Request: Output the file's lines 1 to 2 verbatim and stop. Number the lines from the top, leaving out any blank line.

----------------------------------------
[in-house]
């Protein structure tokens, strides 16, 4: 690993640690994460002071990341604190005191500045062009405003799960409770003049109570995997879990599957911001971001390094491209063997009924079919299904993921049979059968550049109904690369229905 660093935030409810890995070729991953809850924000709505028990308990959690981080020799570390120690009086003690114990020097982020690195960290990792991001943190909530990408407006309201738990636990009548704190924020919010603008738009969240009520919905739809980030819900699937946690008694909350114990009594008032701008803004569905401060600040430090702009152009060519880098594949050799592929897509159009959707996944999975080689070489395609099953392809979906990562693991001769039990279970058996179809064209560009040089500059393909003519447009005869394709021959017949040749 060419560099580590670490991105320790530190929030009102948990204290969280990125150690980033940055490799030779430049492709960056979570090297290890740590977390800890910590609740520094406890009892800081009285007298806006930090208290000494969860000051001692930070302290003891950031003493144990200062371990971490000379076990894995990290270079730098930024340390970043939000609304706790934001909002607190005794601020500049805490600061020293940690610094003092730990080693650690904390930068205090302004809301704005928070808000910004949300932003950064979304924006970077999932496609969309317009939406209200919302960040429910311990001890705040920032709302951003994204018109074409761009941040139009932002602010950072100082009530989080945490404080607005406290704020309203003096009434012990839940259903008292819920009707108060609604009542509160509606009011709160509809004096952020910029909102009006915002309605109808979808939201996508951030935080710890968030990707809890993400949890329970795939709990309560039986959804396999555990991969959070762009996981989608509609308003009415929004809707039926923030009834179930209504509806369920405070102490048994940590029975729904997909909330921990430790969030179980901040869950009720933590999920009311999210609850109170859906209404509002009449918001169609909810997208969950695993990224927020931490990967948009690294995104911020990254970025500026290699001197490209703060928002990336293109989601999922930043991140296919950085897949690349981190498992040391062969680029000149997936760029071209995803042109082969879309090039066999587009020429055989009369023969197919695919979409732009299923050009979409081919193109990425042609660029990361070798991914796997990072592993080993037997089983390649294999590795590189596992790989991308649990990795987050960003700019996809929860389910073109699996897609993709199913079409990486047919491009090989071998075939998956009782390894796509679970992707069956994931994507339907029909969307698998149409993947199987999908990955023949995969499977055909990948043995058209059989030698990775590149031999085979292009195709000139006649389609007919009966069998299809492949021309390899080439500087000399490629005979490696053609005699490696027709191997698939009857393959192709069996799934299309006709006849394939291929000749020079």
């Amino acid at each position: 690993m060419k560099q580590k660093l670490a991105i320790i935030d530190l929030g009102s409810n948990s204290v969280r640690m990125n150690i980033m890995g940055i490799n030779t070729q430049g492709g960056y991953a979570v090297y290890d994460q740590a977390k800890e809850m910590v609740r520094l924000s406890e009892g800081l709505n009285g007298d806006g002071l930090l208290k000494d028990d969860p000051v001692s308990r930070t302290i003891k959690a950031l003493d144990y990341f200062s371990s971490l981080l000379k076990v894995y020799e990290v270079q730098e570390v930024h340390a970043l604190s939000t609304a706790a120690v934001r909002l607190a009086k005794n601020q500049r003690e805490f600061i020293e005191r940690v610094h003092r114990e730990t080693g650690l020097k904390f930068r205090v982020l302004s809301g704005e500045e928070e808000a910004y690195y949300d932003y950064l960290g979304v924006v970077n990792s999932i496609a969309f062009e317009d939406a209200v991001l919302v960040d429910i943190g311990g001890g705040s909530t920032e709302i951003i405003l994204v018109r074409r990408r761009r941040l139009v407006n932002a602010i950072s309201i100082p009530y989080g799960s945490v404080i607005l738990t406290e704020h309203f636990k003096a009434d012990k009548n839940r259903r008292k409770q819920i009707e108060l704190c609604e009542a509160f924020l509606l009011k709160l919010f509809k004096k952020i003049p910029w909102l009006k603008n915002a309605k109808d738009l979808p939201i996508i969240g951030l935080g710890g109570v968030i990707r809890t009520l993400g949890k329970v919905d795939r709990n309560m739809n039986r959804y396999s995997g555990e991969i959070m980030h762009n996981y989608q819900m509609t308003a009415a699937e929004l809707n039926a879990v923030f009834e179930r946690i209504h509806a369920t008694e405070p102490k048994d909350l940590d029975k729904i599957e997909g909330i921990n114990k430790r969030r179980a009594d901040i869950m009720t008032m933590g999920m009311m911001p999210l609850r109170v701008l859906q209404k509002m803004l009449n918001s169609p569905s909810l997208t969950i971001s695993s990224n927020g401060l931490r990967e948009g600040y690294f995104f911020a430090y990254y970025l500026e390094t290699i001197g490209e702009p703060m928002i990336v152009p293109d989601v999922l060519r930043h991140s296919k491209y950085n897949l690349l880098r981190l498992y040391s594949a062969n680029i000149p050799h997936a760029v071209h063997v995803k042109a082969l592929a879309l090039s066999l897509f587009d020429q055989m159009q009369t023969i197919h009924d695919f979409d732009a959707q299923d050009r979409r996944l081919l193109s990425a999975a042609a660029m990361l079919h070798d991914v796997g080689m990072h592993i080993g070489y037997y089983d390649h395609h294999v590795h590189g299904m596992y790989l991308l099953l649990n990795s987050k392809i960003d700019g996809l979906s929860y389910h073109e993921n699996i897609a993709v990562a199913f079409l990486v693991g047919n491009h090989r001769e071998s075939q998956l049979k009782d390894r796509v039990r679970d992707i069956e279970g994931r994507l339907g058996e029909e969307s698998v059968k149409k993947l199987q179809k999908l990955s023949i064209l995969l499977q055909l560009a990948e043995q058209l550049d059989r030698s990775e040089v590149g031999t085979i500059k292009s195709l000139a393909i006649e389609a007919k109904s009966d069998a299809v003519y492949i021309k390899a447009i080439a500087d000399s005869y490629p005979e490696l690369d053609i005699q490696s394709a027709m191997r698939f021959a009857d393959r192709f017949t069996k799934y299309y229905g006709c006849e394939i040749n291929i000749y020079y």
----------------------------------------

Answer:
[in-house]
């Protein structure tokens, strides 16, 4: 690993640690994460002071990341604190005191500045062009405003799960409770003049109570995997879990599957911001971001390094491209063997009924079919299904993921049979059968550049109904690369229905 660093935030409810890995070729991953809850924000709505028990308990959690981080020799570390120690009086003690114990020097982020690195960290990792991001943190909530990408407006309201738990636990009548704190924020919010603008738009969240009520919905739809980030819900699937946690008694909350114990009594008032701008803004569905401060600040430090702009152009060519880098594949050799592929897509159009959707996944999975080689070489395609099953392809979906990562693991001769039990279970058996179809064209560009040089500059393909003519447009005869394709021959017949040749 060419560099580590670490991105320790530190929030009102948990204290969280990125150690980033940055490799030779430049492709960056979570090297290890740590977390800890910590609740520094406890009892800081009285007298806006930090208290000494969860000051001692930070302290003891950031003493144990200062371990971490000379076990894995990290270079730098930024340390970043939000609304706790934001909002607190005794601020500049805490600061020293940690610094003092730990080693650690904390930068205090302004809301704005928070808000910004949300932003950064979304924006970077999932496609969309317009939406209200919302960040429910311990001890705040920032709302951003994204018109074409761009941040139009932002602010950072100082009530989080945490404080607005406290704020309203003096009434012990839940259903008292819920009707108060609604009542509160509606009011709160509809004096952020910029909102009006915002309605109808979808939201996508951030935080710890968030990707809890993400949890329970795939709990309560039986959804396999555990991969959070762009996981989608509609308003009415929004809707039926923030009834179930209504509806369920405070102490048994940590029975729904997909909330921990430790969030179980901040869950009720933590999920009311999210609850109170859906209404509002009449918001169609909810997208969950695993990224927020931490990967948009690294995104911020990254970025500026290699001197490209703060928002990336293109989601999922930043991140296919950085897949690349981190498992040391062969680029000149997936760029071209995803042109082969879309090039066999587009020429055989009369023969197919695919979409732009299923050009979409081919193109990425042609660029990361070798991914796997990072592993080993037997089983390649294999590795590189596992790989991308649990990795987050960003700019996809929860389910073109699996897609993709199913079409990486047919491009090989071998075939998956009782390894796509679970992707069956994931994507339907029909969307698998149409993947199987999908990955023949995969499977055909990948043995058209059989030698990775590149031999085979292009195709000139006649389609007919009966069998299809492949021309390899080439500087000399490629005979490696053609005699490696027709191997698939009857393959192709069996799934299309006709006849394939291929000749020079």